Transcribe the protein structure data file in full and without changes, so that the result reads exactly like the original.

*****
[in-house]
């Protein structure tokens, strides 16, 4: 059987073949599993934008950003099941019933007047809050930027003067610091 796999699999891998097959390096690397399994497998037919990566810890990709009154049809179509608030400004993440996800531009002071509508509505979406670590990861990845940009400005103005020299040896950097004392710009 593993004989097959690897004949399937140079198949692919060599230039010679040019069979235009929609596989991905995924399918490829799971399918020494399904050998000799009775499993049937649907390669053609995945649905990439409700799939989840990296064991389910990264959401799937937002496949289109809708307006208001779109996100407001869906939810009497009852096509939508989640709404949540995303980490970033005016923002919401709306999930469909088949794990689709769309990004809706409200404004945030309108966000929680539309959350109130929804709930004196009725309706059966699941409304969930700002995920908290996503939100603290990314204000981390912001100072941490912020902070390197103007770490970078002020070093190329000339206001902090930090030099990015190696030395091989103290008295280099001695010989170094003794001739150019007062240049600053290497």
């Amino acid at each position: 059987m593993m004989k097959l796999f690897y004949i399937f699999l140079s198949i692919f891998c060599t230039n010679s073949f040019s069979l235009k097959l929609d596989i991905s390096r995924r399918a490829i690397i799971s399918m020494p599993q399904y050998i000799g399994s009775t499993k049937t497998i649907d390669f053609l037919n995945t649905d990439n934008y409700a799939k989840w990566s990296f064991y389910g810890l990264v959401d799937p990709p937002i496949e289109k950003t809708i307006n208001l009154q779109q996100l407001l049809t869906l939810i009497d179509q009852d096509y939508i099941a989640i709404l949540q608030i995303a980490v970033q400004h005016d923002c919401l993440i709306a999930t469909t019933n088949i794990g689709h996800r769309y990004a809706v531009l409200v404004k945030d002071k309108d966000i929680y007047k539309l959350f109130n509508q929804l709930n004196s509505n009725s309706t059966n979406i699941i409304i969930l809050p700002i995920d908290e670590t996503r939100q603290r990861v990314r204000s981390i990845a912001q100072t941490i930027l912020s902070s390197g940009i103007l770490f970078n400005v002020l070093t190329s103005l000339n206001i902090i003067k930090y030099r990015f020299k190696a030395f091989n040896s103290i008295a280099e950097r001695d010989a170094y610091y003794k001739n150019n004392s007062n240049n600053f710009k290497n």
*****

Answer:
[in-house]
């Protein structure tokens, strides 16, 4: 059987073949599993934008950003099941019933007047809050930027003067610091 796999699999891998097959390096690397399994497998037919990566810890990709009154049809179509608030400004993440996800531009002071509508509505979406670590990861990845940009400005103005020299040896950097004392710009 593993004989097959690897004949399937140079198949692919060599230039010679040019069979235009929609596989991905995924399918490829799971399918020494399904050998000799009775499993049937649907390669053609995945649905990439409700799939989840990296064991389910990264959401799937937002496949289109809708307006208001779109996100407001869906939810009497009852096509939508989640709404949540995303980490970033005016923002919401709306999930469909088949794990689709769309990004809706409200404004945030309108966000929680539309959350109130929804709930004196009725309706059966699941409304969930700002995920908290996503939100603290990314204000981390912001100072941490912020902070390197103007770490970078002020070093190329000339206001902090930090030099990015190696030395091989103290008295280099001695010989170094003794001739150019007062240049600053290497």
């Amino acid at each position: 059987m593993m004989k097959l796999f690897y004949i399937f699999l140079s198949i692919f891998c060599t230039n010679s073949f040019s069979l235009k097959l929609d596989i991905s390096r995924r399918a490829i690397i799971s399918m020494p599993q399904y050998i000799g399994s009775t499993k049937t497998i649907d390669f053609l037919n995945t649905d990439n934008y409700a799939k989840w990566s990296f064991y389910g810890l990264v959401d799937p990709p937002i496949e289109k950003t809708i307006n208001l009154q779109q996100l407001l049809t869906l939810i009497d179509q009852d096509y939508i099941a989640i709404l949540q608030i995303a980490v970033q400004h005016d923002c919401l993440i709306a999930t469909t019933n088949i794990g689709h996800r769309y990004a809706v531009l409200v404004k945030d002071k309108d966000i929680y007047k539309l959350f109130n509508q929804l709930n004196s509505n009725s309706t059966n979406i699941i409304i969930l809050p700002i995920d908290e670590t996503r939100q603290r990861v990314r204000s981390i990845a912001q100072t941490i930027l912020s902070s390197g940009i103007l770490f970078n400005v002020l070093t190329s103005l000339n206001i902090i003067k930090y030099r990015f020299k190696a030395f091989n040896s103290i008295a280099e950097r001695d010989a170094y610091y003794k001739n150019n004392s007062n240049n600053f710009k290497n």